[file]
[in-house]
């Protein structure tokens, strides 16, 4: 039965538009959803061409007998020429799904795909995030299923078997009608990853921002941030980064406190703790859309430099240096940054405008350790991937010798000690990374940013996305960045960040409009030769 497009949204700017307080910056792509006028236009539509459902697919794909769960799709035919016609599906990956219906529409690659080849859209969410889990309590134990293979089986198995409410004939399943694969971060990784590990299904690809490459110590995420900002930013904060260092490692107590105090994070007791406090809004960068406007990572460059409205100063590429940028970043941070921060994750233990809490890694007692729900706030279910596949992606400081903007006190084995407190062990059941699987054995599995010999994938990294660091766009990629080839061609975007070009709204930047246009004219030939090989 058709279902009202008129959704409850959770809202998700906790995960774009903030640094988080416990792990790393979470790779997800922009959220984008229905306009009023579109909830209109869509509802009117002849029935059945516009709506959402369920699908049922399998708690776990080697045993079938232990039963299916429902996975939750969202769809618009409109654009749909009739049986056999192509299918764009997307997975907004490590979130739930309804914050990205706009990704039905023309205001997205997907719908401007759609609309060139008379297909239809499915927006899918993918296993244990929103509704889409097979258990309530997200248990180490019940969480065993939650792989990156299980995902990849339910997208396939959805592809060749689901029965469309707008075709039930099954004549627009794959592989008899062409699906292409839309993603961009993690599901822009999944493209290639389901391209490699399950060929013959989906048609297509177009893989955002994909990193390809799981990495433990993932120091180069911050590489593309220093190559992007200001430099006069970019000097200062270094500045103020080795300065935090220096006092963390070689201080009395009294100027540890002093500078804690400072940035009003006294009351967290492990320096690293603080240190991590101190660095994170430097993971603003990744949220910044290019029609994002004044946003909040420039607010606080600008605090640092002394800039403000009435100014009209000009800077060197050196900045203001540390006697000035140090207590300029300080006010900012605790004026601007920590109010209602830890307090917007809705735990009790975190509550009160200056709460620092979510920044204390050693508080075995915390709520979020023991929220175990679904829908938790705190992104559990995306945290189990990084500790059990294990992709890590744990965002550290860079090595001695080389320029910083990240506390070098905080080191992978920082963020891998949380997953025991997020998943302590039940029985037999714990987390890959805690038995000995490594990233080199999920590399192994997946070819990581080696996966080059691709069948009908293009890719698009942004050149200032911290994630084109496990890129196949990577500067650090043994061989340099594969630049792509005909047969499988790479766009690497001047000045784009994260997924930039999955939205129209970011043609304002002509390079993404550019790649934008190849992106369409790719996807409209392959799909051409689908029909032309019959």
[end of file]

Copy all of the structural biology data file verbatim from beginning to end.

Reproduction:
[in-house]
């Protein structure tokens, strides 16, 4: 039965538009959803061409007998020429799904795909995030299923078997009608990853921002941030980064406190703790859309430099240096940054405008350790991937010798000690990374940013996305960045960040409009030769 497009949204700017307080910056792509006028236009539509459902697919794909769960799709035919016609599906990956219906529409690659080849859209969410889990309590134990293979089986198995409410004939399943694969971060990784590990299904690809490459110590995420900002930013904060260092490692107590105090994070007791406090809004960068406007990572460059409205100063590429940028970043941070921060994750233990809490890694007692729900706030279910596949992606400081903007006190084995407190062990059941699987054995599995010999994938990294660091766009990629080839061609975007070009709204930047246009004219030939090989 058709279902009202008129959704409850959770809202998700906790995960774009903030640094988080416990792990790393979470790779997800922009959220984008229905306009009023579109909830209109869509509802009117002849029935059945516009709506959402369920699908049922399998708690776990080697045993079938232990039963299916429902996975939750969202769809618009409109654009749909009739049986056999192509299918764009997307997975907004490590979130739930309804914050990205706009990704039905023309205001997205997907719908401007759609609309060139008379297909239809499915927006899918993918296993244990929103509704889409097979258990309530997200248990180490019940969480065993939650792989990156299980995902990849339910997208396939959805592809060749689901029965469309707008075709039930099954004549627009794959592989008899062409699906292409839309993603961009993690599901822009999944493209290639389901391209490699399950060929013959989906048609297509177009893989955002994909990193390809799981990495433990993932120091180069911050590489593309220093190559992007200001430099006069970019000097200062270094500045103020080795300065935090220096006092963390070689201080009395009294100027540890002093500078804690400072940035009003006294009351967290492990320096690293603080240190991590101190660095994170430097993971603003990744949220910044290019029609994002004044946003909040420039607010606080600008605090640092002394800039403000009435100014009209000009800077060197050196900045203001540390006697000035140090207590300029300080006010900012605790004026601007920590109010209602830890307090917007809705735990009790975190509550009160200056709460620092979510920044204390050693508080075995915390709520979020023991929220175990679904829908938790705190992104559990995306945290189990990084500790059990294990992709890590744990965002550290860079090595001695080389320029910083990240506390070098905080080191992978920082963020891998949380997953025991997020998943302590039940029985037999714990987390890959805690038995000995490594990233080199999920590399192994997946070819990581080696996966080059691709069948009908293009890719698009942004050149200032911290994630084109496990890129196949990577500067650090043994061989340099594969630049792509005909047969499988790479766009690497001047000045784009994260997924930039999955939205129209970011043609304002002509390079993404550019790649934008190849992106369409790719996807409209392959799909051409689908029909032309019959």